NEXT editor, two reporters win African investigative journalism awards

Musikilu Mojeed

Musikilu Mojeed with the awards

NEXT shone like a million stars on Tuesday night as one of its editors and two of its reporters scooped two of the three awards on offer at the FAIR (Forum for African Investigative Reporters) African Investigative Journalism Awards in Johannesburg, South Africa.

There was thunderous applause at the Moyo Zoo Lake Park venue of the ceremony as FAIR’s chairman, Gerard Guedegbe, declared reporters Peter Nkanga and Idris Akinbajo as African Investigative Reporters of the Year for their joint work, entitled “Last Minutes Oil Deal that Cost Nigeria Dear” published in the 12 June edition of NEXT on Sunday.

The report is one of the six-part groundbreaking series which catalogued a courageous journey into our heart of darkness, the oil industry, as we investigate brazen attempts by our senior officials, including petroleum minister, Diezani Alison-Madueke, to corner the oil industry for themselves, openly demanding bribes, and using cronies and fronts to grab oil blocs in secretive deals.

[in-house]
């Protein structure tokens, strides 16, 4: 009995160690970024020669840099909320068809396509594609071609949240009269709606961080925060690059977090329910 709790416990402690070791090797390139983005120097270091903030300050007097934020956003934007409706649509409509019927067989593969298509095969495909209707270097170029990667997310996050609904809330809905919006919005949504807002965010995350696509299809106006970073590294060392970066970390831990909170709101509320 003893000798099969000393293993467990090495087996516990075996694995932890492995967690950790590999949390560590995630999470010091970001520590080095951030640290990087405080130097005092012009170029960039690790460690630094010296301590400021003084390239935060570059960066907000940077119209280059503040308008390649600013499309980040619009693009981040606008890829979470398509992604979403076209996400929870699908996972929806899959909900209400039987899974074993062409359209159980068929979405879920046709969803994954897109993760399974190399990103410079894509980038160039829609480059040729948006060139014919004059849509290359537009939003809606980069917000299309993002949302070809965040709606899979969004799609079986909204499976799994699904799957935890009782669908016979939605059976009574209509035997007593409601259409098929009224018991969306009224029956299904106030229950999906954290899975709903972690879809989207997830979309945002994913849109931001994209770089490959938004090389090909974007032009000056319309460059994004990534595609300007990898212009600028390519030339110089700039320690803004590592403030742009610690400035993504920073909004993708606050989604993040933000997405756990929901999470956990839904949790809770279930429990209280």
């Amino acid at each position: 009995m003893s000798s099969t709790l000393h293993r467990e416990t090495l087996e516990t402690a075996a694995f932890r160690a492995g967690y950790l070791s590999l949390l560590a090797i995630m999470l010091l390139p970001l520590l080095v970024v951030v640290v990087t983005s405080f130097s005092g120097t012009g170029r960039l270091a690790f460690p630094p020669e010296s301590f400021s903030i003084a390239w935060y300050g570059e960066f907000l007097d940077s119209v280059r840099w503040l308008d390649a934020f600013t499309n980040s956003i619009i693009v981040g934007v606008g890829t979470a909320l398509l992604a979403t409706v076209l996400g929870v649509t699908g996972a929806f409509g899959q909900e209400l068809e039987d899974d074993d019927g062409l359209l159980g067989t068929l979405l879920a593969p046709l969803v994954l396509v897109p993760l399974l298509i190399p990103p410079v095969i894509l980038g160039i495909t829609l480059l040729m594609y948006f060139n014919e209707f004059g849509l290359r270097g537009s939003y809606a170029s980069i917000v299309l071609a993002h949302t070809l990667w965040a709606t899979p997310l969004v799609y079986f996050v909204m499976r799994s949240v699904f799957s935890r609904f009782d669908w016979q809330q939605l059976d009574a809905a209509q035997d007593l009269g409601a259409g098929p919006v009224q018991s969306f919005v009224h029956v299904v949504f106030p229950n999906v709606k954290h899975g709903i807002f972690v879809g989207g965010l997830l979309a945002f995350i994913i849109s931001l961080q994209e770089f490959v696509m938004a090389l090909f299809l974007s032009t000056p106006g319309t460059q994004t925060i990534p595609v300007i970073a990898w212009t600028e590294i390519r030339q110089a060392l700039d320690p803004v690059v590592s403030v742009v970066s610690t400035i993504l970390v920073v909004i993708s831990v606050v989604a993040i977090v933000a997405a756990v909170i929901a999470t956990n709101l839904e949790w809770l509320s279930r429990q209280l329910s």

President Goodluck Jonathan ignored the weighty allegations, and proceeded to reappoint Mrs Alison-Madueke to his cabinet. The Senate also failed to do its job, ratifying her appointment without lifting a finger

The award was received on behalf of the reporters by their editor, Musikilu Mojeed, who was in Johannesburg to speak at the African Investigative Journalism Conference, organized by FAIR and the University of Witwatersrand.  But before he could make it back to his seat, he too was announced as winner of the Editor’s Courage Award.

A journalist with the Kenya Standard newspaper won the second prize in the investigative reporting category for his story on police killings in his country.

In adjudging Messrs.’ Nkanga and Akinbajo’s entry the most outstanding, the judges described the report as an exceptional piece of journalism that should have sent Mrs. Alison-Maduekwe to jail.

“An excellent, thorough investigation into an important issue,” the judges said of the report. “In most countries, this article would cost the minister her job, if not her freedom. Nigeria’s Next newspaper and website did a great job here.”

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